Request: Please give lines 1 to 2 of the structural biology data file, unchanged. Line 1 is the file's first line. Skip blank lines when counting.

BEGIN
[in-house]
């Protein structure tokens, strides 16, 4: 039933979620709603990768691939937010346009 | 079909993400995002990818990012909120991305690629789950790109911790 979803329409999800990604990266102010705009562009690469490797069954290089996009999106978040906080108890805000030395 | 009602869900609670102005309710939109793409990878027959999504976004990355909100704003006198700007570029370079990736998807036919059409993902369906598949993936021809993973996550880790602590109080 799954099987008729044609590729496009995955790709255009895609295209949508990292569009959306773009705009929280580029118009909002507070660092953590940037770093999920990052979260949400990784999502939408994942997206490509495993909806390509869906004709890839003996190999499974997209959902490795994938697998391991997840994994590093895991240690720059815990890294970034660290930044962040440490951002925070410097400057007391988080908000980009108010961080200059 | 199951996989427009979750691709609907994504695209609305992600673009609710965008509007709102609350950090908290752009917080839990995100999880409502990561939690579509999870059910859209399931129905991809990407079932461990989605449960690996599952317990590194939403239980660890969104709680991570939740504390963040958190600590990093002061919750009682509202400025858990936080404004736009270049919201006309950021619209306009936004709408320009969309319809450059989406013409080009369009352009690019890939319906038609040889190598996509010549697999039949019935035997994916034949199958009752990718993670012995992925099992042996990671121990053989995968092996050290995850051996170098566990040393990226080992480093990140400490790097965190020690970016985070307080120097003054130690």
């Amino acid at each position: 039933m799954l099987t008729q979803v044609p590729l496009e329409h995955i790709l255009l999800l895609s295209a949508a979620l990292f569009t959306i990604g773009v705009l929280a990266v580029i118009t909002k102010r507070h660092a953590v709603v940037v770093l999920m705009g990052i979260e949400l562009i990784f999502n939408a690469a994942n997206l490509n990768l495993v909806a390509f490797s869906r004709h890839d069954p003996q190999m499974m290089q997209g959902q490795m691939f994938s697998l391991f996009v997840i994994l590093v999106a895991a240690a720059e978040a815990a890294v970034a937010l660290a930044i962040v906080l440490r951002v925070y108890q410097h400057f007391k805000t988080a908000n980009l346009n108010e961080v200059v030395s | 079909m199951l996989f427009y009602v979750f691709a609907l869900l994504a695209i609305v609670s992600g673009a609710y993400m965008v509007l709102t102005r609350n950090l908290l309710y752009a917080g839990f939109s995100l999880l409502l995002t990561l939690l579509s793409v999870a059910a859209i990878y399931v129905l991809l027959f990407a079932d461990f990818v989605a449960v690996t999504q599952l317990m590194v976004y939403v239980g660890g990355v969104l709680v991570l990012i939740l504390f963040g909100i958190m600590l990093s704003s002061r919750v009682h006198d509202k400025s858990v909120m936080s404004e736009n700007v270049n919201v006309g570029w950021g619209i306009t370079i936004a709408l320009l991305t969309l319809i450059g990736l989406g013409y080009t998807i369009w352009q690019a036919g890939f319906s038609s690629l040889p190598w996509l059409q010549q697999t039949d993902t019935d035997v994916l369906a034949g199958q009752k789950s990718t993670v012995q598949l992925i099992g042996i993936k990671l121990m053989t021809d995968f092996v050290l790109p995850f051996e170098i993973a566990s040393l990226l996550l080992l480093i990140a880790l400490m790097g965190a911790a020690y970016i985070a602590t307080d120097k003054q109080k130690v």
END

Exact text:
[in-house]
């Protein structure tokens, strides 16, 4: 039933979620709603990768691939937010346009 | 079909993400995002990818990012909120991305690629789950790109911790 979803329409999800990604990266102010705009562009690469490797069954290089996009999106978040906080108890805000030395 | 009602869900609670102005309710939109793409990878027959999504976004990355909100704003006198700007570029370079990736998807036919059409993902369906598949993936021809993973996550880790602590109080 799954099987008729044609590729496009995955790709255009895609295209949508990292569009959306773009705009929280580029118009909002507070660092953590940037770093999920990052979260949400990784999502939408994942997206490509495993909806390509869906004709890839003996190999499974997209959902490795994938697998391991997840994994590093895991240690720059815990890294970034660290930044962040440490951002925070410097400057007391988080908000980009108010961080200059 | 199951996989427009979750691709609907994504695209609305992600673009609710965008509007709102609350950090908290752009917080839990995100999880409502990561939690579509999870059910859209399931129905991809990407079932461990989605449960690996599952317990590194939403239980660890969104709680991570939740504390963040958190600590990093002061919750009682509202400025858990936080404004736009270049919201006309950021619209306009936004709408320009969309319809450059989406013409080009369009352009690019890939319906038609040889190598996509010549697999039949019935035997994916034949199958009752990718993670012995992925099992042996990671121990053989995968092996050290995850051996170098566990040393990226080992480093990140400490790097965190020690970016985070307080120097003054130690």